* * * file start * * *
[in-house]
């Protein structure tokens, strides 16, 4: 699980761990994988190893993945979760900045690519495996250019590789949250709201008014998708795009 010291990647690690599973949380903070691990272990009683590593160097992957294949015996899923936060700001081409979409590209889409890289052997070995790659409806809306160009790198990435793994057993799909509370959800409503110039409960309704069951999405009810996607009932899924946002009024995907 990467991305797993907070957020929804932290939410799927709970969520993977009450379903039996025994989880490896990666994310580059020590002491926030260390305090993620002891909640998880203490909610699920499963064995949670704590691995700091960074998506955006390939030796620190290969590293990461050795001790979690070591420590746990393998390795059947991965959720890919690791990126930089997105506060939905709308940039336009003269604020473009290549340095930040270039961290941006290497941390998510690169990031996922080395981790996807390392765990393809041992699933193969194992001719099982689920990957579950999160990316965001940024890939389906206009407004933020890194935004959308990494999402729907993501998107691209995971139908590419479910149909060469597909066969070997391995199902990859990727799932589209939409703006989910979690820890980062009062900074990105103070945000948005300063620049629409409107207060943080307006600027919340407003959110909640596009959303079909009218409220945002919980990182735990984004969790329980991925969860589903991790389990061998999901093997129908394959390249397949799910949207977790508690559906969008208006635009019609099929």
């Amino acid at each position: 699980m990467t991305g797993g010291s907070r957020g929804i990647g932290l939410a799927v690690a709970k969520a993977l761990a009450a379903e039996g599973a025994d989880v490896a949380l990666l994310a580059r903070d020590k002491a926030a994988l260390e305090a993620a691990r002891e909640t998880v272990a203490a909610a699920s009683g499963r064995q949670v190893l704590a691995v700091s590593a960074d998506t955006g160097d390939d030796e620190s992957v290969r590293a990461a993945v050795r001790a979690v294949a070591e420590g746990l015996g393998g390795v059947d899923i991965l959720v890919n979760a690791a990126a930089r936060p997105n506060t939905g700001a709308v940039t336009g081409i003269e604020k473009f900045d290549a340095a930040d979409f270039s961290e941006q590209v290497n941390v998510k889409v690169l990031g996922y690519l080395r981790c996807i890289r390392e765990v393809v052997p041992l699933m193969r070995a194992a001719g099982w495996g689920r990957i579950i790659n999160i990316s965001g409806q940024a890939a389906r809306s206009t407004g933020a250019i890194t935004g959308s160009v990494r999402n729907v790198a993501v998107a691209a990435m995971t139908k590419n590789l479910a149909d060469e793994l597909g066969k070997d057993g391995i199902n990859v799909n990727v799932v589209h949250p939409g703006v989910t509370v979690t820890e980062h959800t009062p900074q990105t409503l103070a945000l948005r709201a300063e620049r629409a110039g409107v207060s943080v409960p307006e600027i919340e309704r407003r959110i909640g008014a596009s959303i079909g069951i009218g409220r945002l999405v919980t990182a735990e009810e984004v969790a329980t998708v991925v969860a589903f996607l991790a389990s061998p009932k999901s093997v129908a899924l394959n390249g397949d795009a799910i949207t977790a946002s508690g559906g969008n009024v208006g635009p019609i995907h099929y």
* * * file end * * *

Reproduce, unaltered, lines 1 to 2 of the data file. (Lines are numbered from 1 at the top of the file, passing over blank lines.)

[in-house]
């Protein structure tokens, strides 16, 4: 699980761990994988190893993945979760900045690519495996250019590789949250709201008014998708795009 010291990647690690599973949380903070691990272990009683590593160097992957294949015996899923936060700001081409979409590209889409890289052997070995790659409806809306160009790198990435793994057993799909509370959800409503110039409960309704069951999405009810996607009932899924946002009024995907 990467991305797993907070957020929804932290939410799927709970969520993977009450379903039996025994989880490896990666994310580059020590002491926030260390305090993620002891909640998880203490909610699920499963064995949670704590691995700091960074998506955006390939030796620190290969590293990461050795001790979690070591420590746990393998390795059947991965959720890919690791990126930089997105506060939905709308940039336009003269604020473009290549340095930040270039961290941006290497941390998510690169990031996922080395981790996807390392765990393809041992699933193969194992001719099982689920990957579950999160990316965001940024890939389906206009407004933020890194935004959308990494999402729907993501998107691209995971139908590419479910149909060469597909066969070997391995199902990859990727799932589209939409703006989910979690820890980062009062900074990105103070945000948005300063620049629409409107207060943080307006600027919340407003959110909640596009959303079909009218409220945002919980990182735990984004969790329980991925969860589903991790389990061998999901093997129908394959390249397949799910949207977790508690559906969008208006635009019609099929």